If you buy insurance on the free market you choose what you want. If they don’t offer you the exact policy you wish, tough luck and buy the best one for yourself. If not get a policy from Lloyds of London. That is your business and no one else’s.

  46. But gentlemen, we’ve “saved” private health insurance companies!

    I’d thought I’d been in techno hell when enrolling in the ACA until I spent 2 hours today helping a friend untangle her current medical bills, EOBs, and reconciling her detailed bills from two hospital stays from last Oct/Nov. Handling the denied CT professional charges, alone took 20 minutes of navigating health care billing technology, online and on the phone, to simply connect with a real live human being who understood almost immediately what the error was. Now lets see if it does indeed get corrected.

    So status quo can’t remain our option. I think of this next decade as the last stage of labor when you scream about what you intend to do if this is ever over. The new baby is worth it.

    Then comes the terrible toddler years. We are all in this for the long run, we may just need to more anesthesia. We just shouldn’t have promised more than could practically be delivered. I still want an apology for misinformation purposely stated by people who ought to have known better and performed better. They should have honestly stated this is going to be really painful but it will be worth it. Not tell me it’s all in my mind. Americans a big boys and girls they get it and they can handler honesty.

  47. Years ago I had a homeowner’s policy with an interesting feature (now gone — this was in the Seventies) called a “disappearing deducible.” The deductible was five thousand dollars, but individual claims paid 105% of the amount. This meant that a relatively “small” loss of, say, six thousand dollars would yield $1050.00, not $1,000.00. If the house got destroyed by some catastrophe, however, the deductible vanished at $100,000.00 — a welcome savings when the policy-holder would be hit with additional uncovered expenses as well.

    Too bad medical insurance can’t offer such an arrangement. Why? Because the amount of medical bills is based more on what the market will bear than the assessment of actual costs. Charges are based on “Throw a bunch of shit on the wall and see what sticks.”

  48. “I have never had a major fire at my house. So why am I paying for fire service?”

    Matthew, you’re not paying $600 per month for fire insurance with a $6000 deductible – if you were would you question the need against the return? Would you want something done to make it affordable?

  49. Likely, it will be these doctors that give us the most accurate figures on “enrollees” that don’t pay since it will be those doctors that will be providing and funding at least 2/3 of these non-paying enrollees’ health care due to the 90 day grace period. Carrier is on the hook for first 30 days, but provider is on the hook for next 60 days (at a minimum). And, limiting that liability to 60 days relies on the providers getting timely information from the carriers about who hasn’t paid from reports from a system of tracking payments that has been built yet. What are the chances obama will decide unilaterally to delay the requirement that the nonpayment details of the millions of imaginary enrollees be sent to the providers that are on the hook for the costs of care? I apologize if I offend any provider that got into the profession to take on this liability at the direction of an unlawful and dishonest administration.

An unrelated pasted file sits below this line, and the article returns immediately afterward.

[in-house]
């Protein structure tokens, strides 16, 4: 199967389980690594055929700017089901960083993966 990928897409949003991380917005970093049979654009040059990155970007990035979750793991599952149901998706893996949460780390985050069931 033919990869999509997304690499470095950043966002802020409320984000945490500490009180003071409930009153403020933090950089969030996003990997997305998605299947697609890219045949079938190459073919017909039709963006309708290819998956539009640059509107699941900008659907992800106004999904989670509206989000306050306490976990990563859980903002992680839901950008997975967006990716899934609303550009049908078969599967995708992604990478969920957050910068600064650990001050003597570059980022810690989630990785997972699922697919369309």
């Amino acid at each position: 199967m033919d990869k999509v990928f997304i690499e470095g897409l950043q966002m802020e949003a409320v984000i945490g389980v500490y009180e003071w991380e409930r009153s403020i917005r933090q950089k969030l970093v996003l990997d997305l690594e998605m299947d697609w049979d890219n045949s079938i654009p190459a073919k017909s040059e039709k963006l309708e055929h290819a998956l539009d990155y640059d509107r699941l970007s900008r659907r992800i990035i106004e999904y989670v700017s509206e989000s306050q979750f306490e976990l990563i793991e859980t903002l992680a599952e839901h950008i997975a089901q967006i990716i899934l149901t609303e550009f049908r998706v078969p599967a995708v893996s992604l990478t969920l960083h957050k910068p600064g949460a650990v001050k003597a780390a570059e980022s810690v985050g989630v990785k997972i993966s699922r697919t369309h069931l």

50. ” My favorite is that in the letter I got from my insurance company they said my rates would double, but didn’t give me any idea of what new benefits I’d get for the added costs.”

    Why you’re getting “free” PAP tests, colonoscopy, birth control pills, mammography, vaccines, etc. There’s also added costs because you can’t be denied for pre-existing conditions, or have caps on your insurance.
    Laudable additions to insurance, but the costs have to come from somewhere. Maybe the writers of the ACA figured by the time everyone signed up, the costs should be evened out. Otherwise how could anyone have more affordable premiums?

    ” Sooner or later the conversation must shift from insurance rates to the real issue which is the costs of medical care in America.”
    Oh, but the ACOs are supposed to take care of that, right?

  51. I agree with everyone & John Lynn especially.

    I have never had a major fire at my house. So why am I paying for fire service? Likewise I have never needed emergency heart surgery, so why does my health insurance cover it and why do trauma centers. So really we should charge people who have had fires or may have fires much more. And same with people who need emergency heart surgery.

    I also want my money back for all my contributions to the invasions of Iraq & Afghanistan. I voted against them and didn’t want to get involved. Where’s my rebate check for that Mr Bush?

  52. Your negative feelings are pretty widespread. And since the majority of Americans were already insured, those feelings reflect that majority. My guess is that many of those previously uninsured feel the same way, never having faced the harsh reality of healthcare costs. Sooner or later the conversation must shift from insurance rates to the real issue which is the costs of medical care in America.

    Insurance rules and rates are nothing more than mechanisms for spreading but not lowering those costs. Those that have been booted out or overcharged for being too sick (read “expensive”) or having a “pre-existing condition” (read female) are gonna make shared costs go up, up, up. It’s gonna get worse before it gets better.